I have gone to Comic-Con for several years now, and hope to continue going for as long as I'm able. But getting quality one-on-one time at Comic-Con with anyone is a rarity, as anyone who's ever been knows. Comic-Con is 125,000 people's worth of not-quite-contained chaos, and I'm usually running around right in the middle of it all. But I do enjoy meeting new people there, so if you're at Comic-Con, just look for a lanky guy with skin a shade brighter than the sun. (Wait, that doesn't narrow it down, does it?)

Your books read like movies. Is anyone ever going to make a film or series of films from the Dominion Trilogy?

I probably get asked this more than anything other question, and the answer is complicated, so let me explain how the book-to-movie transition works, for those who don't know.

For those of us who aren't Michael Crichton or John Grisham, it's a very convoluted process. It begins when the writer (that's me) writes his book. Sometimes Hollywood producers find out about hot new titles that are in the works in advance, through industry trade publications. But more often, a producer or someone from a film production company will stumble across a book in a bookstore or a library, or hear about a great book from a friend, become interested, and contact either the author or their agent to inquire about the film rights.

If the producer decides to purchase the rights (and that's a very big if), then they now own the exclusive option to make a movie based on your book. Note the word "option." This ownership in no way guarantees that the movie will ever get made. (And most options usually run out after five to ten years, if there's no movie by then.) After the rights are owned, getting a movie greenlit is a cumbersome task, and involves acquiring major studio funding (particularly for a film that would require a big budget for action and visual effects), which is not as easy as it sounds. There's talent that has to be lined up (director, actors, screenwriters, etc.), and all of these stars and planets have to align perfectly, within a single, workable timetable or schedule, in order to make a movie happen. If all of these things take place, then at long last, a writer's book is turned into a movie. But it's worth noting that unless you're J.K. Rowling, the writer has virtually no input whatsoever about the if, how, or when your book will be turned into a movie.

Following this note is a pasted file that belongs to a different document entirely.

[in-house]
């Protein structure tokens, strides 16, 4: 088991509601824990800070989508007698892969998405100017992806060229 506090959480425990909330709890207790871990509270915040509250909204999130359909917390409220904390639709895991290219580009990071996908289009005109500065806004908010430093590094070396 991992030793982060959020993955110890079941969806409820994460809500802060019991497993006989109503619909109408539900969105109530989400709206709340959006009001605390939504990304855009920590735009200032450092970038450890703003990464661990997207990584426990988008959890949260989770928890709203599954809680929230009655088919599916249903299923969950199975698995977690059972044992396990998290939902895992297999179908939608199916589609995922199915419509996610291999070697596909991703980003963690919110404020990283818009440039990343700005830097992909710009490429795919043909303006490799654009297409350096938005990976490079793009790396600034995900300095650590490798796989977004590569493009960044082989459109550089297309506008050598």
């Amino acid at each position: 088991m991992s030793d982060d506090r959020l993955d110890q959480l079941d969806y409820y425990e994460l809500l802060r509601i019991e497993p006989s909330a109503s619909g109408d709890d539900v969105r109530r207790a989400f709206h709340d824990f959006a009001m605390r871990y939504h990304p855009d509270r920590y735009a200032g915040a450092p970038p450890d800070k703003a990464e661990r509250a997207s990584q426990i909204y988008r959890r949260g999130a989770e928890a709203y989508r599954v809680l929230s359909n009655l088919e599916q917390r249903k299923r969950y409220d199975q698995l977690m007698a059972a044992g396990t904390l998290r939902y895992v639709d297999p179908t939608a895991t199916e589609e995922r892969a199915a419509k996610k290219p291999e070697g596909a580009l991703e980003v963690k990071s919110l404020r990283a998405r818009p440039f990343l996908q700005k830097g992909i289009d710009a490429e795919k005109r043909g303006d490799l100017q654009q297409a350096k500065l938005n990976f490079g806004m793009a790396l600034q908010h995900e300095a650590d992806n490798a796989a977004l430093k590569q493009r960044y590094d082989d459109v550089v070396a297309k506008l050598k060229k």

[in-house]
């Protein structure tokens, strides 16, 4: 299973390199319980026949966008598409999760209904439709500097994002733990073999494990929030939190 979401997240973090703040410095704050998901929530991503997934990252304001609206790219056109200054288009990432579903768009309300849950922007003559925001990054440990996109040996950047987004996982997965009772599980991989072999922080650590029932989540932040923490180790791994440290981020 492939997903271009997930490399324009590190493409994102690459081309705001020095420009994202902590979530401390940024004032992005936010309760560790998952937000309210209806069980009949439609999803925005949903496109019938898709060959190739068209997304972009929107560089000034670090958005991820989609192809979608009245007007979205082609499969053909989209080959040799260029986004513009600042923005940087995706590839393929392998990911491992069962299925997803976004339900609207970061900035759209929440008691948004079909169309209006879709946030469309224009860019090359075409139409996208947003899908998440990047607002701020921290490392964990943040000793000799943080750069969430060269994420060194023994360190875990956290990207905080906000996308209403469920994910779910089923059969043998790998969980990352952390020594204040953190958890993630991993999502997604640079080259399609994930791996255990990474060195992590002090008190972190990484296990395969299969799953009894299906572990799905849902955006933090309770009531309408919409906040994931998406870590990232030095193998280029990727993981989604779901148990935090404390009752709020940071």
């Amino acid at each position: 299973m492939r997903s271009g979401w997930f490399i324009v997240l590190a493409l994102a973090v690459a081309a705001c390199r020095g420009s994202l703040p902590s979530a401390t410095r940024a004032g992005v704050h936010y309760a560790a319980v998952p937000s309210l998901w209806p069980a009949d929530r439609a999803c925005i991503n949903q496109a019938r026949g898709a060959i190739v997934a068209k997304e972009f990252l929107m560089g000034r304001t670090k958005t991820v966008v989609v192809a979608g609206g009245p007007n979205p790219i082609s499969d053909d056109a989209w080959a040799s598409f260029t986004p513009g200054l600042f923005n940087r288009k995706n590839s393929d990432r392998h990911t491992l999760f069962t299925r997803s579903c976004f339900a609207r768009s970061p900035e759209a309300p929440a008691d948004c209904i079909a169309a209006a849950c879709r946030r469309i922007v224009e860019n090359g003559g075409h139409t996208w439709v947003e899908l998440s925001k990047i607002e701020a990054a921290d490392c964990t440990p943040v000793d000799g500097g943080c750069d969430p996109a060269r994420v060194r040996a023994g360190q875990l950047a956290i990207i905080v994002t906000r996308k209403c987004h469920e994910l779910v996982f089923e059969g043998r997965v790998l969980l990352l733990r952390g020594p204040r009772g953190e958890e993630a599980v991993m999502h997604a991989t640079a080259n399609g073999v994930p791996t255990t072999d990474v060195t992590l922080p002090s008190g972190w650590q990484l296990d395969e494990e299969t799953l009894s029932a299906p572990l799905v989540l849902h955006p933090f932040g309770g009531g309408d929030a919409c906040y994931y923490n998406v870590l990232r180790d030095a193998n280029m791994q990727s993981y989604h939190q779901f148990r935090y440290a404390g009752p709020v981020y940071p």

So as much as I'd love to see it happen, I am the last person who could ever make it come to pass.

You claim to be a Christian. Yet your novels contain precious few references to God, Jesus, the Bible, or even a sinner's prayer. What gives?

My stock answer to this question is always, "I wonder if Tolkien or Lewis were ever criticized for their novels not being 'Christian enough'."

(I imagine they probably were.)